In people with Alzheimer's disease, Amyloid-beta sticks together to make amyloid fibrils which form plaques between neurons in the brain.
Scientists have designed a new protein that may act as an essential laboratory tool to help understand why nerve cells die in people diagnosed with Alzheimer’s.
The new protein which closely resembles the Amyloid-beta — proteins involved in Alzheimer’s disease — in size and shape, but contains two different amino acids, the building blocks that proteins are made up of.
These changes mean that the new protein does not form amyloid fibres or sticky clumps, and, unlike Amyloid-beta, is not toxic to nerve cells.
“Our study clearly shows that the aggregation of Amyloid-beta into bigger species is critical in its ability to kill cells,” said lead author Karen Marshall from the University of Sussex in Britain.
Further, stopping the protein aggregating in people with Alzheimer’s can slow down the progression symptoms of the disease, said the paper published in the journal Scientific Reports.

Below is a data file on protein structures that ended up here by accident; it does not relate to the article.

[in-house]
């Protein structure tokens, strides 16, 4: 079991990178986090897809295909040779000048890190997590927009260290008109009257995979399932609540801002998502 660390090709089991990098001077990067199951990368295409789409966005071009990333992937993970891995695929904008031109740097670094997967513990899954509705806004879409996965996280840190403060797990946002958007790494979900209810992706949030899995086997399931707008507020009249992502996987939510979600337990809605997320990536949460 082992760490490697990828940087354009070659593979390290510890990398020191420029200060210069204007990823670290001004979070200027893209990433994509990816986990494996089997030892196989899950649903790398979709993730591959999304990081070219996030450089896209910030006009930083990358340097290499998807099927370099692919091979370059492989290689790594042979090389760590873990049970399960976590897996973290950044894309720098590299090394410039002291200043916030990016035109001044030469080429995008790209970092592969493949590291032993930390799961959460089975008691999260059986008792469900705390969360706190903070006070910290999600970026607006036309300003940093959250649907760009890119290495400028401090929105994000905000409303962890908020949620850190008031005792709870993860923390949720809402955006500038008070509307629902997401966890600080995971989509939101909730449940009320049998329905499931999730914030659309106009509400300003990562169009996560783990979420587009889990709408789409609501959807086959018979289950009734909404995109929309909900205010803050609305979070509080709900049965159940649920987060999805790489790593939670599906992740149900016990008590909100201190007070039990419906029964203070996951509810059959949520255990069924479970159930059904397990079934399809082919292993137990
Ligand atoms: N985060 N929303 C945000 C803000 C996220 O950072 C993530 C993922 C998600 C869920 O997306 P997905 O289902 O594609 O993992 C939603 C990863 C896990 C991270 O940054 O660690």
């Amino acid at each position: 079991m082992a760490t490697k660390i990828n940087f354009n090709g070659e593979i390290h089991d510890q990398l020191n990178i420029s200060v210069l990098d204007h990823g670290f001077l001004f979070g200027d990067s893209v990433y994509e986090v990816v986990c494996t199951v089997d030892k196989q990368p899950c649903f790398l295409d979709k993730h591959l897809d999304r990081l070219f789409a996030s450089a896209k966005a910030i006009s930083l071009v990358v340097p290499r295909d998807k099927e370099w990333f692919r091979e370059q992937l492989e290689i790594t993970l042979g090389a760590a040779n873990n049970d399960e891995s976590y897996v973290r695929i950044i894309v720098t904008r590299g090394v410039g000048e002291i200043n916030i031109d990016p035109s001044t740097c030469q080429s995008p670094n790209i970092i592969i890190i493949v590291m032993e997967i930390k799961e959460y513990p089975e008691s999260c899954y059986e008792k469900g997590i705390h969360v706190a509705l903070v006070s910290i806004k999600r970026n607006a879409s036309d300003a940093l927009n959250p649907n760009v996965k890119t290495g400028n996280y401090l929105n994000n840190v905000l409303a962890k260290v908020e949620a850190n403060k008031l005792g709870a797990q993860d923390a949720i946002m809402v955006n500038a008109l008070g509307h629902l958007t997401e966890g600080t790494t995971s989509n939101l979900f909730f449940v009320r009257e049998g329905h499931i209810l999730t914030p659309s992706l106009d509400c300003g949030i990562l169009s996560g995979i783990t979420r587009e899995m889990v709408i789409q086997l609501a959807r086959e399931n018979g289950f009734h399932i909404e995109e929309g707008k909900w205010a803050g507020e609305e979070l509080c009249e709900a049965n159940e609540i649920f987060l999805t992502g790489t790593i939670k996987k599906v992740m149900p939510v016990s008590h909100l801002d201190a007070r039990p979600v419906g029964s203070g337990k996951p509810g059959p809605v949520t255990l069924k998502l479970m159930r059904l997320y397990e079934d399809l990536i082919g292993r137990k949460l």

“We hope to work towards finding a strategy to do this (stop the protein) in the lab and reverse the damaging effects of toxic Amyloid-beta,” Marshall added.
In people with Alzheimer’s disease, Amyloid-beta sticks together to make amyloid fibrils which form plaques between neurons in the brain.
The build-up of these plaques causes brain cells to die, leading to the decline in mental skills of patients suffering from the disease.
Why this particular protein’s “stickiness” causes cells to die is not known yet, the researchers said.
“Understanding how the brain protein Amyloid-beta causes nerve cell death in Alzheimer’s patients is key if we are to find a cure for this disease,” Marshall said.
“This is a really exciting new tool that will contribute to research to uncover the causes for Alzheimer’s disease and enable tangible progress to be made towards finding targets for therapy,” noted Louise Serpell, Professor at the University of Sussex.